April is Sexual Assault Awareness month and Autism Acceptance Month, so it’s a great time to share the Organization for Autism Research’s online sex-education module for autistic and neurodiverse people 15 and older. It’s a great way to launch a discussion about sexual assault and some of the ways it intersects with neurodiversity:
Neurodiverse young adults have a variety of differences that can make them more vulnerable to sexual assault and exploitation: difficulty negotiating social cues, a strong desire to be accepted, and a propensity to be too trusting.
Additionally, Neurodiverse young people tend to have had less education around sexual health and less exposure to the ins and outs of their peers’ “dating culture.” This leaves some young people vulnerable to sexual assault and exploitation, and on occasion, leaves them vulnerable to unknowingly violating sexual ethics.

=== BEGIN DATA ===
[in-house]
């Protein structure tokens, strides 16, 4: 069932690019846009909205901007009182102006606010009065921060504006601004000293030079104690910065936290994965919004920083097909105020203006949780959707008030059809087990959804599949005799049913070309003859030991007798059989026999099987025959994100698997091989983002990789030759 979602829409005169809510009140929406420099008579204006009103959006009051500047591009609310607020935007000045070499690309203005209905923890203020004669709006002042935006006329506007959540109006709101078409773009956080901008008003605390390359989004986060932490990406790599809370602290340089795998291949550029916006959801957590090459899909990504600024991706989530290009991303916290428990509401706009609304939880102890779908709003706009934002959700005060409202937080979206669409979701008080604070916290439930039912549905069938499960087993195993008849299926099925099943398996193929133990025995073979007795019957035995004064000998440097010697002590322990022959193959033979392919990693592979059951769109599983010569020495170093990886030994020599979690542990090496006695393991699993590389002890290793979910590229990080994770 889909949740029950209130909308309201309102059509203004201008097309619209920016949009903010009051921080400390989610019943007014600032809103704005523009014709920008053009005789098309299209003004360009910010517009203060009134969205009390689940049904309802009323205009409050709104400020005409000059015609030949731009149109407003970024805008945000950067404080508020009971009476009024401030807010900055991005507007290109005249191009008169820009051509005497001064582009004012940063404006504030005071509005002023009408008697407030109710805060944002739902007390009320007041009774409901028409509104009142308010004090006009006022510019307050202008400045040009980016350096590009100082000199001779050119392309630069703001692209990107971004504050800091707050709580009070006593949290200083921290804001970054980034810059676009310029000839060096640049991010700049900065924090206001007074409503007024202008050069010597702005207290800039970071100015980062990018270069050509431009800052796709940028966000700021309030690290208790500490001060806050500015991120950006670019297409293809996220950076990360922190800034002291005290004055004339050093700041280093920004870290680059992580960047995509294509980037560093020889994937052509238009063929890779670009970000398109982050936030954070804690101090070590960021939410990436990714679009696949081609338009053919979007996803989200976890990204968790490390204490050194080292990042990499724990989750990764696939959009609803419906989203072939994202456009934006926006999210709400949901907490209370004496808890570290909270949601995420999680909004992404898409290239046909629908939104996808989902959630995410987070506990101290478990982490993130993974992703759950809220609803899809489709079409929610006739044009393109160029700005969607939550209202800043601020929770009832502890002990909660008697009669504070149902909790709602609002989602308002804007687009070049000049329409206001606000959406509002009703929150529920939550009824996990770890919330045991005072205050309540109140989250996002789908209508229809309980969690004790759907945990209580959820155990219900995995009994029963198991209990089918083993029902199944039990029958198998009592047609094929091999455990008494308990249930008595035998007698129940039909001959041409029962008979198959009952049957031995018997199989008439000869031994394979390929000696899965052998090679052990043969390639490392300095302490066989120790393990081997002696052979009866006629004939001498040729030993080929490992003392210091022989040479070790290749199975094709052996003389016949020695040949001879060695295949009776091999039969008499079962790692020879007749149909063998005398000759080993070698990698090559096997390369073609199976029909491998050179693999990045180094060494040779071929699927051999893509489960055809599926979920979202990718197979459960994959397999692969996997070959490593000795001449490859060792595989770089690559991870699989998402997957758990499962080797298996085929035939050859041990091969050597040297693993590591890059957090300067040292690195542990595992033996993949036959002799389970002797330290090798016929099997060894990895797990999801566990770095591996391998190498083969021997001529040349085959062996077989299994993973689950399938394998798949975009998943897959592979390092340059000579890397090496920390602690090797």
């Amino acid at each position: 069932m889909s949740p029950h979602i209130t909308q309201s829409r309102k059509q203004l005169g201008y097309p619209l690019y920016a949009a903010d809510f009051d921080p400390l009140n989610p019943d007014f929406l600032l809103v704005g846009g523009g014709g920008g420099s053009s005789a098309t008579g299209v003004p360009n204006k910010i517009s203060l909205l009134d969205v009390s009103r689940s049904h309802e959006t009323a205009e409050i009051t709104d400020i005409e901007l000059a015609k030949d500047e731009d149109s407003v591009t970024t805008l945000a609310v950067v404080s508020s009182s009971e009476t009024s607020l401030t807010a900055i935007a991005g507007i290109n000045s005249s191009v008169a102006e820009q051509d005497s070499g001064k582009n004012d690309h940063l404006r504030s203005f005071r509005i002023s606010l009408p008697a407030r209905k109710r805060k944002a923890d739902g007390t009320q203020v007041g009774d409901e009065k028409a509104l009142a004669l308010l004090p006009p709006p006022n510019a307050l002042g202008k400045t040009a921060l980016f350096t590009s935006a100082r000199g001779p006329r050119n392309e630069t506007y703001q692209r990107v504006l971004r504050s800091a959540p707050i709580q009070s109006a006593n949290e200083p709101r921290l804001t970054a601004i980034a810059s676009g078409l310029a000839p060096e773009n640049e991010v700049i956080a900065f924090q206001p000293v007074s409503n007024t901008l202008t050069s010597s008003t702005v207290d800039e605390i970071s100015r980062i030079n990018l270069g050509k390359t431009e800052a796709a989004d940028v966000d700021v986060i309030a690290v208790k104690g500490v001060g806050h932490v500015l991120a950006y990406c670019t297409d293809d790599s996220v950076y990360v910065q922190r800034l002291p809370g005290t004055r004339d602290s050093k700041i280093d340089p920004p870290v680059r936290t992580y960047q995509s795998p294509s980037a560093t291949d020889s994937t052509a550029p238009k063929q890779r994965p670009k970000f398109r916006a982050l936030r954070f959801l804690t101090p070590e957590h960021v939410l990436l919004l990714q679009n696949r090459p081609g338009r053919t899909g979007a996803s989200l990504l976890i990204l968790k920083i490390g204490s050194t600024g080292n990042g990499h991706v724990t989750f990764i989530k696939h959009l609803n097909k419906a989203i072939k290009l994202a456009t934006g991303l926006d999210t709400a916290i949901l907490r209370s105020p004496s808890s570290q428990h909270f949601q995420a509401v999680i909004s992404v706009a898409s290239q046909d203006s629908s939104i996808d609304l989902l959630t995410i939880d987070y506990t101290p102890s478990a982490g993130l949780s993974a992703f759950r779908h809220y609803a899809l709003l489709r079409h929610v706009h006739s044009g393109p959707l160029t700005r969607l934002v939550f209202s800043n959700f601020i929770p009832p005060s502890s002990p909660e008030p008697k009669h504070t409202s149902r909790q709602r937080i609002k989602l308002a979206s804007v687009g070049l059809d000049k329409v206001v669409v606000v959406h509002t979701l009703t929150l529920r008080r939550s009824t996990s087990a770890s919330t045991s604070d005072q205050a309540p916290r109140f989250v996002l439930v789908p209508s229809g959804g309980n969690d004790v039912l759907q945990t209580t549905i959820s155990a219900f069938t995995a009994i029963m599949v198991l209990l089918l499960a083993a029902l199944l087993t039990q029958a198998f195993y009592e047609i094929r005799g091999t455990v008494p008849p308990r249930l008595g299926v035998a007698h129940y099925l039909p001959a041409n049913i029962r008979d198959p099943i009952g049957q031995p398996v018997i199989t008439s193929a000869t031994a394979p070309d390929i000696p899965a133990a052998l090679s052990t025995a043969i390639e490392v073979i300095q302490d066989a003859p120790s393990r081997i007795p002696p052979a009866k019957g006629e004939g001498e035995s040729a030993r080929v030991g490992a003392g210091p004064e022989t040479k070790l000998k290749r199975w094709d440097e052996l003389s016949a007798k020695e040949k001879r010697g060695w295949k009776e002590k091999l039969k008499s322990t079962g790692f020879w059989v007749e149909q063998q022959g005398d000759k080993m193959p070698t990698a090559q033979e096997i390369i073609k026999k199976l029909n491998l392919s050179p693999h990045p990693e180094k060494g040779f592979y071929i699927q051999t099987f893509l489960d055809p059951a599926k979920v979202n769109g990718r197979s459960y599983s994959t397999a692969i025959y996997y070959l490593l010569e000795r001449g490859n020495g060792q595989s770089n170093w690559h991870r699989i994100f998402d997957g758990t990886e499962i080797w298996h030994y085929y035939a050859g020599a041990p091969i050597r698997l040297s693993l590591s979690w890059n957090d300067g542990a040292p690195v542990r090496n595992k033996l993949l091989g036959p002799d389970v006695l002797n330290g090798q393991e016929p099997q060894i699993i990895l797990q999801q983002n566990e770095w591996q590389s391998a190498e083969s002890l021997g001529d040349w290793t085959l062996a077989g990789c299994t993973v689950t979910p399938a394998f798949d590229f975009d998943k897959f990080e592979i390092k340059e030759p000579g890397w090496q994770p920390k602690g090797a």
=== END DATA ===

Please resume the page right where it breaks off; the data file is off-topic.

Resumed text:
ND Teens and young adults are seemingly particularly at risk for unwanted sexual attention: ”70% of adults with ASC reported experiencing some form of sexual victimization after age 14 and into adulthood, compared to 45% of those without ASC.”
It’s not just at college or out in the physical world where we need to train young people to be vigilant. Social media has opened up avenues for unintentional stalking, online exploitation through catfishing or bullying, and grooming that can reach your young person 24 hours a day.
Neurodiverse survivors will need treatment/aftercare that takes their sensory and cognitive differences into account.
As with most things, prevention is preferable to treatment, and fortunately there are good options. It’s a great way to engage your young person in the discussion. Why not suggest the Organization for Autism Research’s online sex-education module for autistic and neurodiverse people 15 and older?
Want to know more? Though it is not exclusive to neurodiverse individuals, NPR produced a special investigative series “Abused and Betrayed” in 2018.